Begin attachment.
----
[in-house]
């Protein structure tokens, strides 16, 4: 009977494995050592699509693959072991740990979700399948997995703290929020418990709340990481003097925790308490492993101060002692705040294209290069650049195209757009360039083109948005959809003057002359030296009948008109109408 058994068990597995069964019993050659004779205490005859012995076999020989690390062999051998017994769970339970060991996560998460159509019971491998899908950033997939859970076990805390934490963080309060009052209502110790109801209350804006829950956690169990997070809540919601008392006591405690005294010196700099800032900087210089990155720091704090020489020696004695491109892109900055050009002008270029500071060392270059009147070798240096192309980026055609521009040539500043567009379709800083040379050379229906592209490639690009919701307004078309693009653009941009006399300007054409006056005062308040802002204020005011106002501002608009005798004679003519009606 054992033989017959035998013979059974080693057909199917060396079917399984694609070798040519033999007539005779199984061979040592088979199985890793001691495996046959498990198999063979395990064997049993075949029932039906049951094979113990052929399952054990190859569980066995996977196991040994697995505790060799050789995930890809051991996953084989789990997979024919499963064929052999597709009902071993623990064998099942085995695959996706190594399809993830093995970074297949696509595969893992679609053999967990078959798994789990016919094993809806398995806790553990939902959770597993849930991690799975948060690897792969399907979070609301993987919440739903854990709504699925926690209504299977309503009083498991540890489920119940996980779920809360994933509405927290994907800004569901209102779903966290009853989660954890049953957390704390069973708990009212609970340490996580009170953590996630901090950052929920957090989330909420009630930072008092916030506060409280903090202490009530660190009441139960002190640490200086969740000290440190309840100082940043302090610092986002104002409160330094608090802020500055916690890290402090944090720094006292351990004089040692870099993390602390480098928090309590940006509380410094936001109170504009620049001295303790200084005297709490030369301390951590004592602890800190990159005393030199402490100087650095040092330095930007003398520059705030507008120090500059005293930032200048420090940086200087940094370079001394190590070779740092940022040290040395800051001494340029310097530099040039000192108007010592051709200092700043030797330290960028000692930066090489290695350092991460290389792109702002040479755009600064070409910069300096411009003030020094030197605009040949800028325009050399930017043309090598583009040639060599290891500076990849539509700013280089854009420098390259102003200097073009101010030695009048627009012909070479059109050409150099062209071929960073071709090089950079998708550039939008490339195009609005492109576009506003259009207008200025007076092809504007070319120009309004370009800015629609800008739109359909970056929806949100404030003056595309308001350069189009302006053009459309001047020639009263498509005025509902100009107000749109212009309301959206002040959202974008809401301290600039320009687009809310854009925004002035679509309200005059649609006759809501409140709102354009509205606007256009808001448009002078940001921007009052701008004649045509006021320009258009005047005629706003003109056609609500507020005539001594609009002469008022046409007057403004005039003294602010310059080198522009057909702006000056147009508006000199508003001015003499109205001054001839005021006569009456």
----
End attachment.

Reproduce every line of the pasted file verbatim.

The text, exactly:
[in-house]
């Protein structure tokens, strides 16, 4: 009977494995050592699509693959072991740990979700399948997995703290929020418990709340990481003097925790308490492993101060002692705040294209290069650049195209757009360039083109948005959809003057002359030296009948008109109408 058994068990597995069964019993050659004779205490005859012995076999020989690390062999051998017994769970339970060991996560998460159509019971491998899908950033997939859970076990805390934490963080309060009052209502110790109801209350804006829950956690169990997070809540919601008392006591405690005294010196700099800032900087210089990155720091704090020489020696004695491109892109900055050009002008270029500071060392270059009147070798240096192309980026055609521009040539500043567009379709800083040379050379229906592209490639690009919701307004078309693009653009941009006399300007054409006056005062308040802002204020005011106002501002608009005798004679003519009606 054992033989017959035998013979059974080693057909199917060396079917399984694609070798040519033999007539005779199984061979040592088979199985890793001691495996046959498990198999063979395990064997049993075949029932039906049951094979113990052929399952054990190859569980066995996977196991040994697995505790060799050789995930890809051991996953084989789990997979024919499963064929052999597709009902071993623990064998099942085995695959996706190594399809993830093995970074297949696509595969893992679609053999967990078959798994789990016919094993809806398995806790553990939902959770597993849930991690799975948060690897792969399907979070609301993987919440739903854990709504699925926690209504299977309503009083498991540890489920119940996980779920809360994933509405927290994907800004569901209102779903966290009853989660954890049953957390704390069973708990009212609970340490996580009170953590996630901090950052929920957090989330909420009630930072008092916030506060409280903090202490009530660190009441139960002190640490200086969740000290440190309840100082940043302090610092986002104002409160330094608090802020500055916690890290402090944090720094006292351990004089040692870099993390602390480098928090309590940006509380410094936001109170504009620049001295303790200084005297709490030369301390951590004592602890800190990159005393030199402490100087650095040092330095930007003398520059705030507008120090500059005293930032200048420090940086200087940094370079001394190590070779740092940022040290040395800051001494340029310097530099040039000192108007010592051709200092700043030797330290960028000692930066090489290695350092991460290389792109702002040479755009600064070409910069300096411009003030020094030197605009040949800028325009050399930017043309090598583009040639060599290891500076990849539509700013280089854009420098390259102003200097073009101010030695009048627009012909070479059109050409150099062209071929960073071709090089950079998708550039939008490339195009609005492109576009506003259009207008200025007076092809504007070319120009309004370009800015629609800008739109359909970056929806949100404030003056595309308001350069189009302006053009459309001047020639009263498509005025509902100009107000749109212009309301959206002040959202974008809401301290600039320009687009809310854009925004002035679509309200005059649609006759809501409140709102354009509205606007256009808001448009002078940001921007009052701008004649045509006021320009258009005047005629706003003109056609609500507020005539001594609009002469008022046409007057403004005039003294602010310059080198522009057909702006000056147009508006000199508003001015003499109205001054001839005021006569009456």